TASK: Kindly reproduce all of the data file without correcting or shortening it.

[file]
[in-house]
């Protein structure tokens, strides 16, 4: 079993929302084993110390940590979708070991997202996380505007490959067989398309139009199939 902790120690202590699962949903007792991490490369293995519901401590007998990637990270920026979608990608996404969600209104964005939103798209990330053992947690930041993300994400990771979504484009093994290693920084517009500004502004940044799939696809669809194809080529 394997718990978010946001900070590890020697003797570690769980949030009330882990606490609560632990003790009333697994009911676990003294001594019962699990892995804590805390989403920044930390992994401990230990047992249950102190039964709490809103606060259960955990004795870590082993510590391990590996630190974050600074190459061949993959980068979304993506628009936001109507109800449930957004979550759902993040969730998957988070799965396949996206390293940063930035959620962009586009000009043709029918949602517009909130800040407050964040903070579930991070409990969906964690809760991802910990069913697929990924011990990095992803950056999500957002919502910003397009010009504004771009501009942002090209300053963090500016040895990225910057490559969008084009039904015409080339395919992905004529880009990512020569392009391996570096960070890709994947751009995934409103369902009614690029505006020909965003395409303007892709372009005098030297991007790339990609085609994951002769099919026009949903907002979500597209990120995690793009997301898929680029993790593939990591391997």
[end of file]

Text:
[in-house]
């Protein structure tokens, strides 16, 4: 079993929302084993110390940590979708070991997202996380505007490959067989398309139009199939 902790120690202590699962949903007792991490490369293995519901401590007998990637990270920026979608990608996404969600209104964005939103798209990330053992947690930041993300994400990771979504484009093994290693920084517009500004502004940044799939696809669809194809080529 394997718990978010946001900070590890020697003797570690769980949030009330882990606490609560632990003790009333697994009911676990003294001594019962699990892995804590805390989403920044930390992994401990230990047992249950102190039964709490809103606060259960955990004795870590082993510590391990590996630190974050600074190459061949993959980068979304993506628009936001109507109800449930957004979550759902993040969730998957988070799965396949996206390293940063930035959620962009586009000009043709029918949602517009909130800040407050964040903070579930991070409990969906964690809760991802910990069913697929990924011990990095992803950056999500957002919502910003397009010009504004771009501009942002090209300053963090500016040895990225910057490559969008084009039904015409080339395919992905004529880009990512020569392009391996570096960070890709994947751009995934409103369902009614690029505006020909965003395409303007892709372009005098030297991007790339990609085609994951002769099919026009949903907002979500597209990120995690793009997301898929680029993790593939990591391997």